Upgrade to Pro — share decks privately, control downloads, hide ads and more …

Build a Strong Data Science Portfolio

Emily Robinson
June 24, 2019
150

Build a Strong Data Science Portfolio

Emily Robinson

June 24, 2019
Tweet

Transcript

  1. Emily Robinson
    Data Scientist at DataCamp
    Build a Strong Data Science
    Portfolio

    View full-size slide

  2. About Me
    ➔ Background in the social sciences
    ➔ R programmer
    ➔ Formerly at Etsy
    ➔ Data Scientist at DataCamp
    ➔ Writing a book on data science careers
    with Jacqueline Nolis

    View full-size slide

  3. Why have a portfolio?

    View full-size slide

  4. Build your skills

    View full-size slide

  5. Advance your Career
    http://varianceexplained.org/r/year_data_scientist/

    View full-size slide

  6. Expand your Network

    View full-size slide

  7. Some components
    Analyses
    Blog posts
    Talks
    Apps
    Open Source Projects

    View full-size slide

  8. Dataset -> Question

    View full-size slide

  9. Dataset -> Question

    View full-size slide

  10. Question -> Dataset
    http://varianceexplained.org/r/trump-tweets/

    View full-size slide

  11. Tip 1: Include visualizations
    https://hackernoon.com/more-than-a-million-pro-repeal-net-neutrality-comments-were-likely-faked-e9f0e3ed36a6

    View full-size slide

  12. Tip 2: hoose a topic you’re excited about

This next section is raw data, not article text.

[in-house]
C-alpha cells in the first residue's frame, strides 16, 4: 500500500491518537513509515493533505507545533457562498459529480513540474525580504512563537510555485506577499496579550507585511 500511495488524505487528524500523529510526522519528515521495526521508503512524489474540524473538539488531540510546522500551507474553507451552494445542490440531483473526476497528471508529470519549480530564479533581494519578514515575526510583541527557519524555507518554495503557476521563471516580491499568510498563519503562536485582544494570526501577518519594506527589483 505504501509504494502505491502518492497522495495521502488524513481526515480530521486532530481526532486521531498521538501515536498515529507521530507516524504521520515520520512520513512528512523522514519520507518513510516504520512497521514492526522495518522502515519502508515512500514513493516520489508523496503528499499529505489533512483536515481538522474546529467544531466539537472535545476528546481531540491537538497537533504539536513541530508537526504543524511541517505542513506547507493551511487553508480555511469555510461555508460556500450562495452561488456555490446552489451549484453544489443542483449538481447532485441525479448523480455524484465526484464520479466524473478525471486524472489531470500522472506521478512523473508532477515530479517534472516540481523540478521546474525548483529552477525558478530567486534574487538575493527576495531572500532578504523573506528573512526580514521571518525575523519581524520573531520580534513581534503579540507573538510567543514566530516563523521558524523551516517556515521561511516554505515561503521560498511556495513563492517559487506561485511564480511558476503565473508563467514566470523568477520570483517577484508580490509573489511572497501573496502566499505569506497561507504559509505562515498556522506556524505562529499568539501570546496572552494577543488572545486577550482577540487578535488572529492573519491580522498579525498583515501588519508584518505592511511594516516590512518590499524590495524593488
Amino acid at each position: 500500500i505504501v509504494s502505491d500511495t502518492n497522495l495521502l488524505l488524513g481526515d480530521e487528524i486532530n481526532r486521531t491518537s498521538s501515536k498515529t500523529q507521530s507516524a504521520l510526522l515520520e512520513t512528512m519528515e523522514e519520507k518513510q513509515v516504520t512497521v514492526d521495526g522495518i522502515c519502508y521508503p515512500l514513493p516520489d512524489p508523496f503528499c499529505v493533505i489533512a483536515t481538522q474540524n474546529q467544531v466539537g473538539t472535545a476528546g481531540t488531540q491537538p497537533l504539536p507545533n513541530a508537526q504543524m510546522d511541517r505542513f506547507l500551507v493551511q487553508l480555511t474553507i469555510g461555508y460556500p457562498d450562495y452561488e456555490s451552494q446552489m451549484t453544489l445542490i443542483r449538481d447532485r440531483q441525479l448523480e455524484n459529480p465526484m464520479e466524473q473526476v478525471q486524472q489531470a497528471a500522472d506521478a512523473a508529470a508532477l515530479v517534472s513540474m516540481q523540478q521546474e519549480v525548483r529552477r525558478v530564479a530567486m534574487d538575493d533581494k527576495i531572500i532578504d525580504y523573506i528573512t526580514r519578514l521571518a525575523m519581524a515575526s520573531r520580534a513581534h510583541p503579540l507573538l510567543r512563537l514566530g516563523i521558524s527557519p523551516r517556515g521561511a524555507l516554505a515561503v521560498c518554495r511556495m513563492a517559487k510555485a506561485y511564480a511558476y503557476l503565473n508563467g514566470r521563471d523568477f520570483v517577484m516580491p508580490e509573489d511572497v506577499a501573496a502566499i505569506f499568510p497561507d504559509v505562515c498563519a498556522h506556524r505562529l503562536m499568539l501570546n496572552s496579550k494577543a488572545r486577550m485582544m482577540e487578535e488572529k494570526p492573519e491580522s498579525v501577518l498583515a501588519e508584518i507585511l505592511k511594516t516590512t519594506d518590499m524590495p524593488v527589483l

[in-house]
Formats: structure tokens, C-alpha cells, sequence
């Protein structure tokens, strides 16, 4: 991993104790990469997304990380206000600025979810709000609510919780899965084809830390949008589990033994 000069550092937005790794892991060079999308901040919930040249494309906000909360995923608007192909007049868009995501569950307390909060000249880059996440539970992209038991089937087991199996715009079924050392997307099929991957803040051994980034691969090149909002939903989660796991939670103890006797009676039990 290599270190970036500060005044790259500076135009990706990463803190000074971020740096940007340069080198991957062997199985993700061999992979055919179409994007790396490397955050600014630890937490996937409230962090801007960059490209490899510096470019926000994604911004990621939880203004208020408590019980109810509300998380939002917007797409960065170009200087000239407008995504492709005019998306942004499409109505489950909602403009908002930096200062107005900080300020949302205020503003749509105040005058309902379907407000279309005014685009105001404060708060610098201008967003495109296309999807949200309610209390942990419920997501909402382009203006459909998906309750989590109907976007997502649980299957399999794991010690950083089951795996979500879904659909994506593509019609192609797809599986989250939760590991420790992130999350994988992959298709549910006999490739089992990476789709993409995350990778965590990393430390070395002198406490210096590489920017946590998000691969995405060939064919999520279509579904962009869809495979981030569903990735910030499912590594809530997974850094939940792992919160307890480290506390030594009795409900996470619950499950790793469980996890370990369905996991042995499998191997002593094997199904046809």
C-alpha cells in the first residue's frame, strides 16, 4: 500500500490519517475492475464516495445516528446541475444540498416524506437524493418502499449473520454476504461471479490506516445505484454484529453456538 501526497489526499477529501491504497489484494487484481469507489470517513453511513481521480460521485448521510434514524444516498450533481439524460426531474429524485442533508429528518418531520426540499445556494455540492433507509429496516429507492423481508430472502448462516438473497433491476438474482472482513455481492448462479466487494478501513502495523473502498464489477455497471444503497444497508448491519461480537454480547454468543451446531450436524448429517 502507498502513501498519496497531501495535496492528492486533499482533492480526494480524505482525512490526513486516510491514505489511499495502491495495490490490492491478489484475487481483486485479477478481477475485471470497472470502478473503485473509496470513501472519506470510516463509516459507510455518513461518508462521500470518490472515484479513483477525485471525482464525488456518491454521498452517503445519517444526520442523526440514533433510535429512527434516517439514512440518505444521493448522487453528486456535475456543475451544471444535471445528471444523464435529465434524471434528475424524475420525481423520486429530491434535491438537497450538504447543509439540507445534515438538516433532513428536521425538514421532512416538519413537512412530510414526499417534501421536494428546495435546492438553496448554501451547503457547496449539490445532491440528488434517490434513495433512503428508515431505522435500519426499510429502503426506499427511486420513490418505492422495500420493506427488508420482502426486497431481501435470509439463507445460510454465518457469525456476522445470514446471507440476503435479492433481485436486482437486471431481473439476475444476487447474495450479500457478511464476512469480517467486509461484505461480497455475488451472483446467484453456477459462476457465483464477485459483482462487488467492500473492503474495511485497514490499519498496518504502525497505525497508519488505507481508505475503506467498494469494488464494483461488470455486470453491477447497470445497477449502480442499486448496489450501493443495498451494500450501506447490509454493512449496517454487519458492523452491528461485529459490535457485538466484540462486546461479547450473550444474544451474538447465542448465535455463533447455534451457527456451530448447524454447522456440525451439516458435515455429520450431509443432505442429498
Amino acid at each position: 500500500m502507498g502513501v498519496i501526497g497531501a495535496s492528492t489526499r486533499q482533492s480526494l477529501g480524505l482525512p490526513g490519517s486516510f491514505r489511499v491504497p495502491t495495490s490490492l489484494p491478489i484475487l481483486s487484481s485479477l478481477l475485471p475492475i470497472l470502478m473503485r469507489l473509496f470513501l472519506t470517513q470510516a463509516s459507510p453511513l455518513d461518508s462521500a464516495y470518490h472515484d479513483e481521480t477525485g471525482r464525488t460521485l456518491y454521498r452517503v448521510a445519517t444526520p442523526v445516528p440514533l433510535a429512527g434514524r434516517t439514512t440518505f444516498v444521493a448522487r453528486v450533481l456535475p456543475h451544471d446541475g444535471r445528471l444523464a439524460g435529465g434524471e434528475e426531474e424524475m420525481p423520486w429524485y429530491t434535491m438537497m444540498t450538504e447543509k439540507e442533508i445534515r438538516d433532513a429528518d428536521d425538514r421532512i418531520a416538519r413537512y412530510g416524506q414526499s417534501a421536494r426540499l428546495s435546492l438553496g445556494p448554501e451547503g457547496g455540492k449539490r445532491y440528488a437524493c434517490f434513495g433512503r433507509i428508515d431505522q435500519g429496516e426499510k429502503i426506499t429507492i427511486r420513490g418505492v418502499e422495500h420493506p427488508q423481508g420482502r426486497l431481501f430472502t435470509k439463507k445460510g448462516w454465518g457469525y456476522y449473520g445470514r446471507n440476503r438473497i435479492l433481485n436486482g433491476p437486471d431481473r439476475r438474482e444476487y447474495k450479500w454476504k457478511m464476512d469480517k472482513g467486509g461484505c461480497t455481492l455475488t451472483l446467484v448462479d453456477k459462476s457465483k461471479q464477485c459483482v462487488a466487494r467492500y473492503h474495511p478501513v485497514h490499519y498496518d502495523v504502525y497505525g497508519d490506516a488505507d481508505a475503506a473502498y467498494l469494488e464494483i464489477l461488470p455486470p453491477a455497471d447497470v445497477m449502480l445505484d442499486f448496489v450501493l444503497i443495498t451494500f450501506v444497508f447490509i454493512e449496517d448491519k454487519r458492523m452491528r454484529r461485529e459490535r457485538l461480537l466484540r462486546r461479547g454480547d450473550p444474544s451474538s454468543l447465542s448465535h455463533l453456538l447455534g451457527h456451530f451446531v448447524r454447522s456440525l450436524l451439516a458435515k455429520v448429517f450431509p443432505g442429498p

https://masalmon.eu/2018/01/01/sortinghat/

    View full-size slide

  13. Tip 3: Limit your scope
    https://kkulma.github.io/2017-08-13-friendships-among-top-r-twitterers/

    View full-size slide

  14. Making progress
    Inspired by bit.ly/drob-rstudio-2019
    Less valuable More valuable
    Idea Getting data Cleaning Exploratory Final result
    Modeling
    Less valuable More valuable
    Work only on
    your computer
    Work online
    (GitHub, Blog, Kaggle)
    How I used to think about analyses
    How I think about analyses now

    View full-size slide

  15. The Full process

    View full-size slide

  16. Put it on GitHub

    View full-size slide

  17. Where?
    ➔ Easy & quick to set up
    ➔ Organic traffic (medium)
    ➔ Less customizability/control

    View full-size slide

  18. Where?
    ➔ Complete control
    ➔ Always free
    ➔ Little longer to set-up
    ➔ May get stuck debugging issues

    View full-size slide

  19. Explain your analysis
    https://theambitiouseconomist.com/an-analysis-of-the-gender-wage-gap-in-australia/

    View full-size slide

  20. Teach a concept
    https://juliasilge.com/blog/stack-overflow-pca/

    View full-size slide

  21. Share your experience
    https://d4tagirl.com/2018/08/rstudio-conf-diversity-scholarships-for-the-win

    View full-size slide

  22. Give advice
    www.rladiesnyc.org/post/2019-nyr-conference-tips/ towardsdatascience.com/prioritizing-data-science-work-936b3765fd45

    View full-size slide

  23. Not just for extroverts!

    View full-size slide

  24. Where to start?